Historical Items Showing 3 of 105 View All
Contributed by: Blue Hill Public Library
Location: Blue Hill
Media: Photographic print
Contributed by: Franco-American Collection
Location: Lewiston; Berlin
Media: Wood, yarn, metal
The boundaries of Maine are the product of international conflict, economic competition, political fights, and contested development. The boundaries are expressions of human values; people determined the shape of Maine.
When Europeans arrived in North America and disrupted traditional Native American patterns of life, they also offered other opportunities: trade goods for furs. The fur trade had mixed results for the Wabanaki.
The astronomical arrival of winter -- also known as the winter solstice -- marks the year's shortest day and the season of snow and cold. It usually arrives on December 21.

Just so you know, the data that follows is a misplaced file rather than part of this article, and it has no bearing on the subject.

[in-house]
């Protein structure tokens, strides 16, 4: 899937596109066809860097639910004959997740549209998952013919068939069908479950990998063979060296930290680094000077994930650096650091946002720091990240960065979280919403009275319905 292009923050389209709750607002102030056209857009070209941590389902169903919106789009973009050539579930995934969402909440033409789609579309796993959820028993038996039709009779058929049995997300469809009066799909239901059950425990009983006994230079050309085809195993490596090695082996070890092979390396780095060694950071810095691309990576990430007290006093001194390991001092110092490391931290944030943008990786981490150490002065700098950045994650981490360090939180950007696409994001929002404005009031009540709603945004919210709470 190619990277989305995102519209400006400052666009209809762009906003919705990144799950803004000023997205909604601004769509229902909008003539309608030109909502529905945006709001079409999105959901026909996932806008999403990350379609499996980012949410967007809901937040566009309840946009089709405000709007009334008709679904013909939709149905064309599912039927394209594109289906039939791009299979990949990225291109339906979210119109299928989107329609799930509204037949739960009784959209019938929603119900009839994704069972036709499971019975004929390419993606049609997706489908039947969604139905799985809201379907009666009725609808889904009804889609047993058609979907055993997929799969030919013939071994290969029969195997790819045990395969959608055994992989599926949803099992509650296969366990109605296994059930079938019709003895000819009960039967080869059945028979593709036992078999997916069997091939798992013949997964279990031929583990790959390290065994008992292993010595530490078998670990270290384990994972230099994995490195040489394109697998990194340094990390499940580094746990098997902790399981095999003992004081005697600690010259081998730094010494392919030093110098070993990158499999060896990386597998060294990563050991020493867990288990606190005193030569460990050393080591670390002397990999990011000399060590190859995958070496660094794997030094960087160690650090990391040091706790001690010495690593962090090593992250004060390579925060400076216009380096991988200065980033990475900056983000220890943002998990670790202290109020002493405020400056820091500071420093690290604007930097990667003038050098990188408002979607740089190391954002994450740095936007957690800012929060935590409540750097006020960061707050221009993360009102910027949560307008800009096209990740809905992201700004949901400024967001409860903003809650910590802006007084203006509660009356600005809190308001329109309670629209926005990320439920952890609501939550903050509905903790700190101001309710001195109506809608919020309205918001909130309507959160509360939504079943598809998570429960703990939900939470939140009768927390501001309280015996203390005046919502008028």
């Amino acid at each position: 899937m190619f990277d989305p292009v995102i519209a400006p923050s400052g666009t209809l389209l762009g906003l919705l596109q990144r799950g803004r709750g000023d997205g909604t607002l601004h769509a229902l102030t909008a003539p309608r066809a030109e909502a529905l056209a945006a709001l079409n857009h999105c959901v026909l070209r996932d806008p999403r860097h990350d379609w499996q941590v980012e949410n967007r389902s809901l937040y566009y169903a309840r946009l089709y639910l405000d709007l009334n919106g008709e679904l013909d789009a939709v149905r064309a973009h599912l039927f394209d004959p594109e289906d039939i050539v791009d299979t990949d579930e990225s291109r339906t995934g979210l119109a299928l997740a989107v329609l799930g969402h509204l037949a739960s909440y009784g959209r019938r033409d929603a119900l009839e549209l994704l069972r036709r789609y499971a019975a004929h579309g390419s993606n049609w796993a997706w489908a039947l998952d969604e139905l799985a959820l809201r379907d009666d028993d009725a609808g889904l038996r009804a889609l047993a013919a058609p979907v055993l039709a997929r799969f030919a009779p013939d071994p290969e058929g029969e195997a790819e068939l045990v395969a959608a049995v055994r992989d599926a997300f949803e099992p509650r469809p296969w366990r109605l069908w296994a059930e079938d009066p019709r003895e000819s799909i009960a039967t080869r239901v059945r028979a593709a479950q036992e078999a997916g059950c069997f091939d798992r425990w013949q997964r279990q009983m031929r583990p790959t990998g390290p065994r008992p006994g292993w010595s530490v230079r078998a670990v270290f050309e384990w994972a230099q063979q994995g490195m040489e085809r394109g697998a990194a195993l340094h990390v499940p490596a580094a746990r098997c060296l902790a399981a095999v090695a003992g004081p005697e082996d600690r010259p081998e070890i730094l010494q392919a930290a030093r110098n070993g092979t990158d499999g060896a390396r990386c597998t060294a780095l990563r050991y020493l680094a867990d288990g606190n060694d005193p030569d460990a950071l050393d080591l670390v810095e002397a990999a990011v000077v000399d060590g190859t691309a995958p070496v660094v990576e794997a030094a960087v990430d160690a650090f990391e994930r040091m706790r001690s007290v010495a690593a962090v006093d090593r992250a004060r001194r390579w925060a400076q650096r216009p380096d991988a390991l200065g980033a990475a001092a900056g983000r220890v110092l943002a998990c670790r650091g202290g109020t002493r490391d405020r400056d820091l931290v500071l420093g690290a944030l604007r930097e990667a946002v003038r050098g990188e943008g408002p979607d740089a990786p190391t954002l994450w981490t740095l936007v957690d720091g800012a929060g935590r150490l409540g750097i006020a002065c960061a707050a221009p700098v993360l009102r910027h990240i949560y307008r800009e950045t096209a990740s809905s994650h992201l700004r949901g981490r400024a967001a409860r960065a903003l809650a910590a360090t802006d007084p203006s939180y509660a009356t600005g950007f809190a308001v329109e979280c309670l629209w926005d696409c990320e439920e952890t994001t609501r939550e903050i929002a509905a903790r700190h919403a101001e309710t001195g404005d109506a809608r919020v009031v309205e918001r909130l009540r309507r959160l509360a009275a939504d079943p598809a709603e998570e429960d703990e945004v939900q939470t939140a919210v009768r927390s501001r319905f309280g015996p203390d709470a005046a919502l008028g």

Site Pages Showing 3 of 26 View All
… a gathering of antique equipment for the use of competition and display, musters were a source of games, family bonding, new friendships…
… equipment by Pepperell Manufacturing, but the commitment to research and the community resulted in a competitive and profitable new product.
The railroad therefore had a major impact on competition for Maine farmers. Because of all this competition, Maine farmers had to get together and…
My Maine Stories Showing 2 of 2 View All
by Earlene Chadbourne
Earle Ahlquist used his Maine common sense during his Marine service and to survive Iwo Jima
by David Chessey
MY PERSONAL EXPERIENCES AND MY OBSERVATION OF NATIONWIDE OPINIONS CONCERNING THE “VIET NAM" WAR